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Re: evolution was: [ProgSoc] Video yum-cha
On Tue, 9 Apr 2002, Anand Kumria wrote:
> I wonder, though, how it works with evolutionary algorithms. It seems that
> they are able to start of with a large pool of untalented pieces of code
> and end up with `the best candidate'.
> Anyway care to explain/share the details?
It depends. Game theory can deal with this (and does, depending on the
One example is called the Prisoner's Dilemma. Two people interact -
they're both arrested and charged. The deal is that if one dobs in the
other, the dobber gets off free, the dobee gets 10 years. If neither dob
in, they both get 2 years. If both dob in, they both get 5 years.
What we know as the rational process would suggest you should defect - dob
in the other person. If you do, then you'll get off free or 5 years, but
if you don't, you could get 10 years when the other person dobs you
in. Rational decision-making would indicate that you should do what's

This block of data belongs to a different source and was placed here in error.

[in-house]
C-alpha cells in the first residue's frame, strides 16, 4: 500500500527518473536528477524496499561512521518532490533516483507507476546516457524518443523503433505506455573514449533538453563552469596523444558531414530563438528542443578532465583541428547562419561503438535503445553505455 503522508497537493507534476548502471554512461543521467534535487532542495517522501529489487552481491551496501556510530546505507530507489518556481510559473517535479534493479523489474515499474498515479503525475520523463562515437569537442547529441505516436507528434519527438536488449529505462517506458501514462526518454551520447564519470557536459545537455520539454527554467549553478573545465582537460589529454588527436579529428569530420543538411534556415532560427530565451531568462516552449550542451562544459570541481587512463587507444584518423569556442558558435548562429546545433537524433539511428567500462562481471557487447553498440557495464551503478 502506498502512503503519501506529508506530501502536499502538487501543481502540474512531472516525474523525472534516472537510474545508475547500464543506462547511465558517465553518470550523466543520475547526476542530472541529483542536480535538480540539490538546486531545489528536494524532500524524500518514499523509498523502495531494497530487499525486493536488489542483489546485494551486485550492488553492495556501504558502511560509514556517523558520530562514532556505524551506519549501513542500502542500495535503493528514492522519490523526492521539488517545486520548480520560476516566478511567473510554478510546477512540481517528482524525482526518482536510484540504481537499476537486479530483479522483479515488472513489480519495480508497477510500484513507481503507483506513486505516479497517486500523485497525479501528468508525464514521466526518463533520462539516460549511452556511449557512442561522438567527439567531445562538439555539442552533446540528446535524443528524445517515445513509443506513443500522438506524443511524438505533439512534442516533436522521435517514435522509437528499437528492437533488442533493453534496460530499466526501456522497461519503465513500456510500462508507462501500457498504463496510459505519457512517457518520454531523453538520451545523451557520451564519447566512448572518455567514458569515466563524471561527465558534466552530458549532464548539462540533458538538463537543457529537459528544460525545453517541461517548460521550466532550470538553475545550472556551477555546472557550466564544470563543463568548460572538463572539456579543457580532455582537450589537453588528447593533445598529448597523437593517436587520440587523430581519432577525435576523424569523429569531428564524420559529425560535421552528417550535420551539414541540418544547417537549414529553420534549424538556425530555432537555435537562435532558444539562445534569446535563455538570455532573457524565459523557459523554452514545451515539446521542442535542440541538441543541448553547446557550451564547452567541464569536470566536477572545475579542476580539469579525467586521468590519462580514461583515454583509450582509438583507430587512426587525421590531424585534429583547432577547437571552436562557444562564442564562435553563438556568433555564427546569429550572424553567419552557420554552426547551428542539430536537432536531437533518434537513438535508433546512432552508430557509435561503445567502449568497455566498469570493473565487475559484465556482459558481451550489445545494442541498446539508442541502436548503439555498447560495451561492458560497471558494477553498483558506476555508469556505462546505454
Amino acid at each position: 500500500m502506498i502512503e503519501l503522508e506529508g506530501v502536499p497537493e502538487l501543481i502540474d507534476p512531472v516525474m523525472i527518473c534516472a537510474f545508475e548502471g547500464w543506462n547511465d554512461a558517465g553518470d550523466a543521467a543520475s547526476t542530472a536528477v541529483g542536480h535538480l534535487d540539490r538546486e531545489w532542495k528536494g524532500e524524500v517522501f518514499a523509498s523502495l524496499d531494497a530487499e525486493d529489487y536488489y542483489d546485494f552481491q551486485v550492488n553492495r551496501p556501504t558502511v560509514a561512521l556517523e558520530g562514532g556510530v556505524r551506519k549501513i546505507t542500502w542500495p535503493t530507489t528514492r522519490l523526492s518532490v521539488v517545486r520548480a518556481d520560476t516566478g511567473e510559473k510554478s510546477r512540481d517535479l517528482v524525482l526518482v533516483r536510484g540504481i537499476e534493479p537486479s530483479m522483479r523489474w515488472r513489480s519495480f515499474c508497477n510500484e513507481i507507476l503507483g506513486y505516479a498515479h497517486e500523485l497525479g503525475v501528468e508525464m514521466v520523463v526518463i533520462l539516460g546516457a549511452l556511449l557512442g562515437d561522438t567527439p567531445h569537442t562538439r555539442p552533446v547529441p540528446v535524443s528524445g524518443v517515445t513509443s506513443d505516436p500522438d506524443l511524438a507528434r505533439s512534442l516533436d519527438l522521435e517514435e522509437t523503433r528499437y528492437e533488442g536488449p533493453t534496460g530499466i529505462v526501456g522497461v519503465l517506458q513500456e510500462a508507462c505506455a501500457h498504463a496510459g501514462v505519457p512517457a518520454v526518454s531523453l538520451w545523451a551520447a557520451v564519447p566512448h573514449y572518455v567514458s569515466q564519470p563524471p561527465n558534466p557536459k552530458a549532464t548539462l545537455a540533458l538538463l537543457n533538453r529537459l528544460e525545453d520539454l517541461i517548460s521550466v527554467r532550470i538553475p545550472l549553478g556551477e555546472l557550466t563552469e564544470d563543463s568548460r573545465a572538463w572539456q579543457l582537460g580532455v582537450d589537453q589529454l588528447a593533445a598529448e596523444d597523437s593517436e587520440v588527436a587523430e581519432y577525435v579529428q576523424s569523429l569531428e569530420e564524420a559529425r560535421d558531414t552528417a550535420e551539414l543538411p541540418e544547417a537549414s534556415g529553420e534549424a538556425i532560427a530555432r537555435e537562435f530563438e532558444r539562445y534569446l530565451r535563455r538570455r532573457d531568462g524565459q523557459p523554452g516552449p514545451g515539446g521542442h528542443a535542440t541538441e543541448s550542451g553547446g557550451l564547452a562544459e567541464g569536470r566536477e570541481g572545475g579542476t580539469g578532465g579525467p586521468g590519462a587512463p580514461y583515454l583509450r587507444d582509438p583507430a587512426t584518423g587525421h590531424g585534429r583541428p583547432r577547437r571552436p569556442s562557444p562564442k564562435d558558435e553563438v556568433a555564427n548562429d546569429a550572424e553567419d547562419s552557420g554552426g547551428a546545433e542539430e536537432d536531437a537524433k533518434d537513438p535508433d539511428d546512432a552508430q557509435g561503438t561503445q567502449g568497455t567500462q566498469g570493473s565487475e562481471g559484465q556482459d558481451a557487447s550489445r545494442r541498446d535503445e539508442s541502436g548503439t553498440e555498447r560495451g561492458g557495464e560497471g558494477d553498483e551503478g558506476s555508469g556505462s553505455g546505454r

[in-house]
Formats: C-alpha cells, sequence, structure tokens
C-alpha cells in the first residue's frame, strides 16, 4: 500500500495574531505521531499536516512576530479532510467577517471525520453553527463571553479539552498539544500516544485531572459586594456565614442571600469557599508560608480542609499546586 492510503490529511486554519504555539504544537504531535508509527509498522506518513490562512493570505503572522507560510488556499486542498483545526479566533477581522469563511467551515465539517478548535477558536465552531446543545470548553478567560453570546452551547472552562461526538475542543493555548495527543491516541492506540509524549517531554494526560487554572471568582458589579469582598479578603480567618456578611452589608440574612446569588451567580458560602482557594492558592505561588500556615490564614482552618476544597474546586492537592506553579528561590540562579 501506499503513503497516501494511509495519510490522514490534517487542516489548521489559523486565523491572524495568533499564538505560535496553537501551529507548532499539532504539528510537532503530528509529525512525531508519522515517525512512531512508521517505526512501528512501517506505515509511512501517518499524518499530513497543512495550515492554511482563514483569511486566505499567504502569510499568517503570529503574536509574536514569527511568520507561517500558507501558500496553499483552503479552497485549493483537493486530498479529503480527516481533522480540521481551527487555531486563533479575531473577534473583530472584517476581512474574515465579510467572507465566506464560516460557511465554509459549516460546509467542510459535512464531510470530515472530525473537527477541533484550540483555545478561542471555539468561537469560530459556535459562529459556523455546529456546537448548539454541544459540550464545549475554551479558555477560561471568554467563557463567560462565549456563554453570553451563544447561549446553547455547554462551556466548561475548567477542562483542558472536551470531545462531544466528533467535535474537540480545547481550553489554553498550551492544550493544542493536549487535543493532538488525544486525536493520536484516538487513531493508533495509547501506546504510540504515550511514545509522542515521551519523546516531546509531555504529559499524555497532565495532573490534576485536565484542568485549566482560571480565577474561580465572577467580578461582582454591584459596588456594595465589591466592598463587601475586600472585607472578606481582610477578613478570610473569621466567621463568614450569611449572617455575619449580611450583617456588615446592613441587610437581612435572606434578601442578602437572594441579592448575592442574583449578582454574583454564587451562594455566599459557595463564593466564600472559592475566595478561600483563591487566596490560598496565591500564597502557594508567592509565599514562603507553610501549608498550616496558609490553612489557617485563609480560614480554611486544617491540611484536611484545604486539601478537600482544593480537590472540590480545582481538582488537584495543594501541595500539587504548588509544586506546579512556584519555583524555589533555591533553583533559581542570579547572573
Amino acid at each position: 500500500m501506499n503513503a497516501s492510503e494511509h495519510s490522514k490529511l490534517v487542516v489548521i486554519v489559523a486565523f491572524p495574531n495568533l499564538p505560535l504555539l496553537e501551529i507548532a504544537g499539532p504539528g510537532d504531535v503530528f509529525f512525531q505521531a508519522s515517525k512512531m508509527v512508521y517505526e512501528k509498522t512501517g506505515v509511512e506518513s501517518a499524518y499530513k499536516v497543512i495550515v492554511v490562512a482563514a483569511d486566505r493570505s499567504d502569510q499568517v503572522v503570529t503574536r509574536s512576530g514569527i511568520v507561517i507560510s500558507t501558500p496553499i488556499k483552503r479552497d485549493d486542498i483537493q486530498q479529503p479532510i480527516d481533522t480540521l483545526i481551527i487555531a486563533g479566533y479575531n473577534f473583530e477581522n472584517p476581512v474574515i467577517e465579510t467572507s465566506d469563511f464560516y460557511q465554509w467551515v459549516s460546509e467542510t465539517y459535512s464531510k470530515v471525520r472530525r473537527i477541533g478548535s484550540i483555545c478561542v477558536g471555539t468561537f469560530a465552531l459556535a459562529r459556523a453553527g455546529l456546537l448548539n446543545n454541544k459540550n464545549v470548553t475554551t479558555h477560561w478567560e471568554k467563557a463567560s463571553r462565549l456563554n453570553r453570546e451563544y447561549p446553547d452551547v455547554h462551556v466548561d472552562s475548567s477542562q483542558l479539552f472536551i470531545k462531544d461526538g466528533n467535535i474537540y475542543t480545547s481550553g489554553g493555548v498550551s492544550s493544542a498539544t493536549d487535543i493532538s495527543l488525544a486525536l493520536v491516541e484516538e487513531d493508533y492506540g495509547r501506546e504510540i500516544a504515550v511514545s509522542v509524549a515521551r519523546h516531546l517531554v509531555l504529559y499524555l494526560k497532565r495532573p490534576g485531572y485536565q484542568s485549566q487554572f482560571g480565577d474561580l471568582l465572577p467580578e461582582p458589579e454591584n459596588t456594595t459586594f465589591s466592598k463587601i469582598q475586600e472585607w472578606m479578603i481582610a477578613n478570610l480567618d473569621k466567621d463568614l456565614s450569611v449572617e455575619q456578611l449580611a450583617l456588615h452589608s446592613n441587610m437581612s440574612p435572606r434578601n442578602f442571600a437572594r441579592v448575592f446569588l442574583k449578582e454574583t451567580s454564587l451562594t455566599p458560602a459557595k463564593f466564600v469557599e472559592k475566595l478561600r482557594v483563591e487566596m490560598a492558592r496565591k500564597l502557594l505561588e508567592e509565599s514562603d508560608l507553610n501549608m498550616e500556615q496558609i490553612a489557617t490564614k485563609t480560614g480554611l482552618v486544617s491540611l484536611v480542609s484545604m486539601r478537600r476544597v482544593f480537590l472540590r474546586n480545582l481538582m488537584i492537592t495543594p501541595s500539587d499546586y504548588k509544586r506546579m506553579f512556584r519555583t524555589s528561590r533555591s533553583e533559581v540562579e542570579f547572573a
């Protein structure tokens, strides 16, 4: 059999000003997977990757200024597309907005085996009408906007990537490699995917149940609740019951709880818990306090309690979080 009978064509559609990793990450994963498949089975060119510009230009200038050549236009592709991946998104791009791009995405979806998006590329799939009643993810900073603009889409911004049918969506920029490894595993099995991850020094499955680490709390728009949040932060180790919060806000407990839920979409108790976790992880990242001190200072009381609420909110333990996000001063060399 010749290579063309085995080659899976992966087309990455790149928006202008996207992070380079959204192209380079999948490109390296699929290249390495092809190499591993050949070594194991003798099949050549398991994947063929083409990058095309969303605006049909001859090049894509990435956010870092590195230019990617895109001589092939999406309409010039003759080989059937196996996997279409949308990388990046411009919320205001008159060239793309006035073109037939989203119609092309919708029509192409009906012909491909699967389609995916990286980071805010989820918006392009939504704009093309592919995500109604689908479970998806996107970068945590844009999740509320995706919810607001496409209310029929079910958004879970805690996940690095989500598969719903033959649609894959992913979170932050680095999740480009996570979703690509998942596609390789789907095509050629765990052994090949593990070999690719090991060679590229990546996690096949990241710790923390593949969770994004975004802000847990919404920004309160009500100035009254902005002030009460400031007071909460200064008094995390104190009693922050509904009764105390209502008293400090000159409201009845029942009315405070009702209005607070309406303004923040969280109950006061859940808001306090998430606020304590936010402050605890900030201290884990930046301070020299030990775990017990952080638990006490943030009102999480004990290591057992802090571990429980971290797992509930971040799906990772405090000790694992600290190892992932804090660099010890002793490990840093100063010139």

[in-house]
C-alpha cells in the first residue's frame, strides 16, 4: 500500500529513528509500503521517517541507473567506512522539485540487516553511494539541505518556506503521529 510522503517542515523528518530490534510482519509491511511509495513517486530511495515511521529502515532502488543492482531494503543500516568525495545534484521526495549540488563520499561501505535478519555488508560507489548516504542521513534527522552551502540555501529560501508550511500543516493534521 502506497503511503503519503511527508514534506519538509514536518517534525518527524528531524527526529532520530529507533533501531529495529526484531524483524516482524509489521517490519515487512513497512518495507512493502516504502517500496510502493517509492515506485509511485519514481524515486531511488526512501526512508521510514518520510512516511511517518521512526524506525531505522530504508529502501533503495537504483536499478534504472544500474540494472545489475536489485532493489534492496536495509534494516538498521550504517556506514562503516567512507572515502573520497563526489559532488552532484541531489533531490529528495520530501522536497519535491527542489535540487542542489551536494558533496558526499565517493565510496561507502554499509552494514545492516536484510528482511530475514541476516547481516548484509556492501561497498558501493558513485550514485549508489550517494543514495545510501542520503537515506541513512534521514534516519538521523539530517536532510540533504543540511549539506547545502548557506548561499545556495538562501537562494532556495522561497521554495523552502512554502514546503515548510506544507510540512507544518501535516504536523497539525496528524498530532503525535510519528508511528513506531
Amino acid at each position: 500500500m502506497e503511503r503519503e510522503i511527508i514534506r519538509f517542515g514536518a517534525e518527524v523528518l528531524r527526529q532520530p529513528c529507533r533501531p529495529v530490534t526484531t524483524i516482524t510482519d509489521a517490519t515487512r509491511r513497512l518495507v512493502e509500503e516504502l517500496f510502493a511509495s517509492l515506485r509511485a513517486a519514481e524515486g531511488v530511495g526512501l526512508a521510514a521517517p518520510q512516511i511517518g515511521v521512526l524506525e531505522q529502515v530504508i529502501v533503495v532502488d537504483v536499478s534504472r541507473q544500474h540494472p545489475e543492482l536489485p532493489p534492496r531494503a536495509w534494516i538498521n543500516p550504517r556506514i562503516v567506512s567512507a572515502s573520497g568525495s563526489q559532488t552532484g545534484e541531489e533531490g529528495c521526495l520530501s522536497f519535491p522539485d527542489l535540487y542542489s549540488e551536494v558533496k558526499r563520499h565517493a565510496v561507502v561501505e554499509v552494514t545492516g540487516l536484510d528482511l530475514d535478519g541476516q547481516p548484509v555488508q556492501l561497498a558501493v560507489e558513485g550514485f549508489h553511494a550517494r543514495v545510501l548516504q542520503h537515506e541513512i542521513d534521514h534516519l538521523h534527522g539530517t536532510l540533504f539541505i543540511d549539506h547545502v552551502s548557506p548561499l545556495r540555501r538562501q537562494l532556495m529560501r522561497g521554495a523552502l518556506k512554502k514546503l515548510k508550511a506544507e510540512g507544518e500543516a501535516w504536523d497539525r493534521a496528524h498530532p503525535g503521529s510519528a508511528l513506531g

best for you without concern for the other decision (which you can not
know - there's no collusion allowed).
Some guy who's name escapes me developed this as a test of algorithms,
and a series of programs had to play off against each other. Then it was
seen which strategy was the "best" in terms of minimum amount of time
served throughout repeated interactions. The winner was amazingly simple
- it was called Tit-for-Tat. Its first move against a new competitor was
cooperate, then it did whatever was done to it. In ten rounds against an
"always cooperate" algorithm, they both got equal results. In ten rounds
against an "always defect" algorithm, they were both almost equal
(Tit-for-Tat suffered slightly). However, overall, Tit-for-Tat turned out
to be the best overall because it had the ability to punish
This highlights one of the obvious flaws in rational decision-making (and
not just as it applies to games).
There's more information available, but I couldn't (not trying too
hard) find the specifics of this game, except that it may have been a guy
called Alexrod. The first place I read about this was a book called The
Origins of Virtue by Matt Ridley.
This is just one example, but might show how the best algorithm can be
developed in a pool. The test was done again, and this time a new
algorithm triumphed. More about that if anyone's interested...
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